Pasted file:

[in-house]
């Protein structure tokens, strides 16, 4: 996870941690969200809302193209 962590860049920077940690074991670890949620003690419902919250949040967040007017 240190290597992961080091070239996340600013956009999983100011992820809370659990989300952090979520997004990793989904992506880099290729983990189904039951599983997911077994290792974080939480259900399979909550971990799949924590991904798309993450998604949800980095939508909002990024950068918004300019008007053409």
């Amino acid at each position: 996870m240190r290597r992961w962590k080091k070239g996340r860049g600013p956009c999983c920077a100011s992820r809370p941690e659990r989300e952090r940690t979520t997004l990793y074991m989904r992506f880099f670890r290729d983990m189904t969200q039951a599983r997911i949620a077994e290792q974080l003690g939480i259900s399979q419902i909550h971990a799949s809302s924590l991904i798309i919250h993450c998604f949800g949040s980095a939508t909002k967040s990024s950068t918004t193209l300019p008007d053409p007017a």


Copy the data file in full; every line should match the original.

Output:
[in-house]
């Protein structure tokens, strides 16, 4: 996870941690969200809302193209 962590860049920077940690074991670890949620003690419902919250949040967040007017 240190290597992961080091070239996340600013956009999983100011992820809370659990989300952090979520997004990793989904992506880099290729983990189904039951599983997911077994290792974080939480259900399979909550971990799949924590991904798309993450998604949800980095939508909002990024950068918004300019008007053409």
């Amino acid at each position: 996870m240190r290597r992961w962590k080091k070239g996340r860049g600013p956009c999983c920077a100011s992820r809370p941690e659990r989300e952090r940690t979520t997004l990793y074991m989904r992506f880099f670890r290729d983990m189904t969200q039951a599983r997911i949620a077994e290792q974080l003690g939480i259900s399979q419902i909550h971990a799949s809302s924590l991904i798309i919250h993450c998604f949800g949040s980095a939508t909002k967040s990024s950068t918004t193209l300019p008007d053409p007017a």